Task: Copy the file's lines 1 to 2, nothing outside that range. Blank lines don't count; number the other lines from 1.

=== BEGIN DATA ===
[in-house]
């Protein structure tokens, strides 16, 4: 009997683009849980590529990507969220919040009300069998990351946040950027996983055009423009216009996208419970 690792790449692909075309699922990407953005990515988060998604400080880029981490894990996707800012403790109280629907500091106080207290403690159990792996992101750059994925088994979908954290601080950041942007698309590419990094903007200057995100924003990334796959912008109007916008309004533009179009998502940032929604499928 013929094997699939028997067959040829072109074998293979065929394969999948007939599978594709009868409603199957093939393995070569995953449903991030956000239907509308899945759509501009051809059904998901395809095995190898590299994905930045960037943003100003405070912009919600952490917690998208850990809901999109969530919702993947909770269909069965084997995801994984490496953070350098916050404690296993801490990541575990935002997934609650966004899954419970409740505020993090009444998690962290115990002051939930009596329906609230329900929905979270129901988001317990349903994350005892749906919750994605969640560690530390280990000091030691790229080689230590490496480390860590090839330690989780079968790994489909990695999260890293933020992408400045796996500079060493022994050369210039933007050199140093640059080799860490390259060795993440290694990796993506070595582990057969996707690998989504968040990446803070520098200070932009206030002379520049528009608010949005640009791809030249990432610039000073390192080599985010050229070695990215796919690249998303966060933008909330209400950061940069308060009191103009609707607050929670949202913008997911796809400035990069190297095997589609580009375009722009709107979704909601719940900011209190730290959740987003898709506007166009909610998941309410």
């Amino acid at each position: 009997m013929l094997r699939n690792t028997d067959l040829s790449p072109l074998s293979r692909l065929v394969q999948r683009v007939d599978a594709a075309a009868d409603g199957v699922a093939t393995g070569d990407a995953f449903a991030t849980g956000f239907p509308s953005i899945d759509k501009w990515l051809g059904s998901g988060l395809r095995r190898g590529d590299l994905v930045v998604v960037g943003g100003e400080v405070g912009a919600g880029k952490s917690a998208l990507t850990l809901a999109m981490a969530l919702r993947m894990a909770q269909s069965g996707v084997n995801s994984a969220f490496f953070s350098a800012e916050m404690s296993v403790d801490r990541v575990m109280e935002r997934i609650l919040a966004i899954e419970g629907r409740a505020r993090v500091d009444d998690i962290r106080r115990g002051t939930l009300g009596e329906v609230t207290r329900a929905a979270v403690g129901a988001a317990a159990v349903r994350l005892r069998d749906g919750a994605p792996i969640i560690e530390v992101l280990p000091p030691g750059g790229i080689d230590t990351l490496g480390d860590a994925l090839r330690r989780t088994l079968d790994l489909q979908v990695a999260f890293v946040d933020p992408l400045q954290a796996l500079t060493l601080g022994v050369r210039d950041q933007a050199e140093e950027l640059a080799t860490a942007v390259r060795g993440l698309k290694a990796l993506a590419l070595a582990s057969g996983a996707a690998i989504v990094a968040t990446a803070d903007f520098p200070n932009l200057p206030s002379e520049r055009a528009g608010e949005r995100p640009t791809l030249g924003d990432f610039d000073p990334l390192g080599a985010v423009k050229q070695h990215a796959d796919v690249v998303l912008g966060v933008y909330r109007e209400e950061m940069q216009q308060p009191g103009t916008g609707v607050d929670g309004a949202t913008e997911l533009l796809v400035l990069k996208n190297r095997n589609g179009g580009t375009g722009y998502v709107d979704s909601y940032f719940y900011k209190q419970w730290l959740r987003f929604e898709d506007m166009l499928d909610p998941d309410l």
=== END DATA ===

[in-house]
């Protein structure tokens, strides 16, 4: 009997683009849980590529990507969220919040009300069998990351946040950027996983055009423009216009996208419970 690792790449692909075309699922990407953005990515988060998604400080880029981490894990996707800012403790109280629907500091106080207290403690159990792996992101750059994925088994979908954290601080950041942007698309590419990094903007200057995100924003990334796959912008109007916008309004533009179009998502940032929604499928 013929094997699939028997067959040829072109074998293979065929394969999948007939599978594709009868409603199957093939393995070569995953449903991030956000239907509308899945759509501009051809059904998901395809095995190898590299994905930045960037943003100003405070912009919600952490917690998208850990809901999109969530919702993947909770269909069965084997995801994984490496953070350098916050404690296993801490990541575990935002997934609650966004899954419970409740505020993090009444998690962290115990002051939930009596329906609230329900929905979270129901988001317990349903994350005892749906919750994605969640560690530390280990000091030691790229080689230590490496480390860590090839330690989780079968790994489909990695999260890293933020992408400045796996500079060493022994050369210039933007050199140093640059080799860490390259060795993440290694990796993506070595582990057969996707690998989504968040990446803070520098200070932009206030002379520049528009608010949005640009791809030249990432610039000073390192080599985010050229070695990215796919690249998303966060933008909330209400950061940069308060009191103009609707607050929670949202913008997911796809400035990069190297095997589609580009375009722009709107979704909601719940900011209190730290959740987003898709506007166009909610998941309410």